Detecting Type 2 Diabetes

Diabetes symptoms detection infographic

Although type 2 diabetes can be very manageable, it’s nothing to take lightly, which means it’s crucial that it’s detected as early as possible. It is estimated that 29 million Americans have diabetes, and 1 in 4 of those are unaware that they have it, according to the CDC. That means there are more than 7 million Americans who are not receiving the proper treatment, not making the proper lifestyle changes, and are at risk of serious complications. It may be hard to detect, the symptoms of diabetes – types 1 and 2 – can be fairly subtle. It’s possible to have developed type 2 diabetes and not know for years, so it’s important that you know what symptoms to look for. These are some of the more common signs of diabetes.

Increased Thirst and Frequent Urination

The excess sugar build-up in your bloodstream causes fluids to be pulled from the tissues of your body, which can cause excessive thirst and increased urination. Essentially, your body is trying to flush out the extra glucose.

Increased Hunger

In addition to extra thirst, individuals who develop type 2 diabetes may develop excessive hunger as well. Without proper insulin levels, your muscles and organs may become fatigued. When blood sugar levels drop sharply, the body may think it needs to be fed and will crave more glucose than is necessary.

Weight Loss

Despite the likely increase in food consumption, weight loss can still occur. Individuals may lose 10-20 pounds in a matter of a few months, but not in a healthy manner. The inability to properly metabolize glucose causes the body to use other means, such as protein and calories.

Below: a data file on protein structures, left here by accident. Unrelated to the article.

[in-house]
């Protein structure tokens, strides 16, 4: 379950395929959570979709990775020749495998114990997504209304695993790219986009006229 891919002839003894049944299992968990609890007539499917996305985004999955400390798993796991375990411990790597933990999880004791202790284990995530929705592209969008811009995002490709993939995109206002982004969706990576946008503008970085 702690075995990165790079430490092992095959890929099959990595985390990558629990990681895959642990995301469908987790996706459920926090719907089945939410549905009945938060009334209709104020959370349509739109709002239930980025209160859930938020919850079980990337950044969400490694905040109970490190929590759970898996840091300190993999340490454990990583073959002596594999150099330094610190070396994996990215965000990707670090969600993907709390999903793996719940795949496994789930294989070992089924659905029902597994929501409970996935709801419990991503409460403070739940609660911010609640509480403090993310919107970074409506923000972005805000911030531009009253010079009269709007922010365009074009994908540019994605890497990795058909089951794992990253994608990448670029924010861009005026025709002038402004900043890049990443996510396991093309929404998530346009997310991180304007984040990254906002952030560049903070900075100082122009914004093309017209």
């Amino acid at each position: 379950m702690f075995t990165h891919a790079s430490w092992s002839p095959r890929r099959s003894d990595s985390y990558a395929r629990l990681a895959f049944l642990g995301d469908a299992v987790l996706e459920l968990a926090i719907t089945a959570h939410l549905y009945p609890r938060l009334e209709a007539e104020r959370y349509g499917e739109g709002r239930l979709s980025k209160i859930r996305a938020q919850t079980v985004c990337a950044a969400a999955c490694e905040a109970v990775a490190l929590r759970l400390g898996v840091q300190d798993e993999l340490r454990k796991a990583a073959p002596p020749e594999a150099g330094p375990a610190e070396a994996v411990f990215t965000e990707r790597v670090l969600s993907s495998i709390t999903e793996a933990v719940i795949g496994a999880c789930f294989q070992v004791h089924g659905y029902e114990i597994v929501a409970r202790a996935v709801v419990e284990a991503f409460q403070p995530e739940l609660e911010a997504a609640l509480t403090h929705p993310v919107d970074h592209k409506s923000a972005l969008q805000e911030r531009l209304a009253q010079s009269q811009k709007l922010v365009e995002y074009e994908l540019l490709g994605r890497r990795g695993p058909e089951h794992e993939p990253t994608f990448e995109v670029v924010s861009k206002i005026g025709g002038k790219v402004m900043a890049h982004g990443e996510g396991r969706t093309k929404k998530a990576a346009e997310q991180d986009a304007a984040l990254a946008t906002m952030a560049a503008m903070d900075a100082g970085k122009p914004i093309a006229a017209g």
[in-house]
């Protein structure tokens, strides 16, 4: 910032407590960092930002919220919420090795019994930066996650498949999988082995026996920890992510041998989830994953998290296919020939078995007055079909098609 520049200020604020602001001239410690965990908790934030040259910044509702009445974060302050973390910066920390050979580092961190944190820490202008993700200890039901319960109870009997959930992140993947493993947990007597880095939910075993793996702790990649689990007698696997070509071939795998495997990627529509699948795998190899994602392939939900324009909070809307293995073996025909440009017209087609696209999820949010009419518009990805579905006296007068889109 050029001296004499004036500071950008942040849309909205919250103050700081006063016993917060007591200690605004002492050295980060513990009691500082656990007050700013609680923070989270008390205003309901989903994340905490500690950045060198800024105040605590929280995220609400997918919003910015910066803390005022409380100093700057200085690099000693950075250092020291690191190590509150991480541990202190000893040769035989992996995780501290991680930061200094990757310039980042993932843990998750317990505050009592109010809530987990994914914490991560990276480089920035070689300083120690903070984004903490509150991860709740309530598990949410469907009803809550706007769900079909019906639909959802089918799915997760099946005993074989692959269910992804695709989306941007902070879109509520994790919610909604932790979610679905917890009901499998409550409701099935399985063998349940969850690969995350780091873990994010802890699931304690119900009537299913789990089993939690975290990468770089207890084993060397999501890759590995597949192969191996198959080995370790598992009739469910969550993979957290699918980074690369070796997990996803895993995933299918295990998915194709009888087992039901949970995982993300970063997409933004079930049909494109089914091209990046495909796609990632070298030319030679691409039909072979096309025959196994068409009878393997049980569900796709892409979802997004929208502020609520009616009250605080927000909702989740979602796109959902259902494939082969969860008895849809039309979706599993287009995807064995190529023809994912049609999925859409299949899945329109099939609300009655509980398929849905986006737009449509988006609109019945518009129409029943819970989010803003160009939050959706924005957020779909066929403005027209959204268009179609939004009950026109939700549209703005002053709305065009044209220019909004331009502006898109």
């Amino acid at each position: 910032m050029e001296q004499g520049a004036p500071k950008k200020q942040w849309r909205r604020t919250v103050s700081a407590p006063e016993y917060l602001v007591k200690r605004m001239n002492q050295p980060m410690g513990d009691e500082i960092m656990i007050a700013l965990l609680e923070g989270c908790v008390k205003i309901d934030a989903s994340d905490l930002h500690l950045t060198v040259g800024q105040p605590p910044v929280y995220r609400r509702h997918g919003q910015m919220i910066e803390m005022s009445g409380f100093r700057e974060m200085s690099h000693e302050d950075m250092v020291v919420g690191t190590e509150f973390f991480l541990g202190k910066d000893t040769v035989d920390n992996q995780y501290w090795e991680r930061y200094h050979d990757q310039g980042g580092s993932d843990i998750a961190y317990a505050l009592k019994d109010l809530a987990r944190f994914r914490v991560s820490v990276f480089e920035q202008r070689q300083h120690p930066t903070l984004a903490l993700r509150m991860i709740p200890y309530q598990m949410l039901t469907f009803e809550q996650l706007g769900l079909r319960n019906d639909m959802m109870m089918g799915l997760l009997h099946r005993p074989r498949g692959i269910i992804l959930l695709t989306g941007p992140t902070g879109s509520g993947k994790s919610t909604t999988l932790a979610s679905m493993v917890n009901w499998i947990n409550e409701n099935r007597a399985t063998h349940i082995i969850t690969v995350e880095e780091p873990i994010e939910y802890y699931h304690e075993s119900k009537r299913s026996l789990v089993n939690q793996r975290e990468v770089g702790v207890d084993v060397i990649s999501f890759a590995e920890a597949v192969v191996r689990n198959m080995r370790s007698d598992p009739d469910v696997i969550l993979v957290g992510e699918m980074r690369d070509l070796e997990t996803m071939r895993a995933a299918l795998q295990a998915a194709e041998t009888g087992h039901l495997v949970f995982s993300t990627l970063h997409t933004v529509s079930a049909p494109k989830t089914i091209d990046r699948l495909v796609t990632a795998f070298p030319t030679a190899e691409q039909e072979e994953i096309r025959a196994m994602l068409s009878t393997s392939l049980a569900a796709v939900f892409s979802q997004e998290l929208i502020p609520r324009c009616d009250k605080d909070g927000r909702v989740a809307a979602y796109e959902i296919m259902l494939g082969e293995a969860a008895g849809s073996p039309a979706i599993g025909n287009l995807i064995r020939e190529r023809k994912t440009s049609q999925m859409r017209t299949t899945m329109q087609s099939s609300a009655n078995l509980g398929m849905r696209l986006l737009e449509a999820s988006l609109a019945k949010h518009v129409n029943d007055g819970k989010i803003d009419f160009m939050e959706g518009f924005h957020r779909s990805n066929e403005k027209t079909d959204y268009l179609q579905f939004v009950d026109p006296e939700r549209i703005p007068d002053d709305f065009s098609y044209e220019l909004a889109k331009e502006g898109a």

With the extra work your body is putting in to compensate for its glucose deficiency, and if cells aren’t getting the sugar they need, it can cause the individual to become tired and irritable.

Blurry Vision

Elevated blood sugar levels can cause fluid to be taken from your lenses, which may cause difficulty focusing or flashes of light to be seen.

Slow Healing

When someone is diabetic, cuts and bruises might become more difficult to heal, and their ability to fight infections could weaken.

Skin Problems

Different skin conditions, such as itching or darkened skin, may occur with diabetes. Itching may be caused by dry skin or poor circulation. Darkened skin is referred to as acanthosis nigricans and usually occurs in the neck or armpit areas – which may be a sign of insulin resistance.

These are some of the most common signs of diabetes, but you can find other symptoms and more information at Catching diabetes as early as possible is important to reduce the chances of complications arising from this disease. If you have any of these symptoms, it’s imperative that you see your doctor, and he or she will likely administer a diabetes test in order to check glucose levels.

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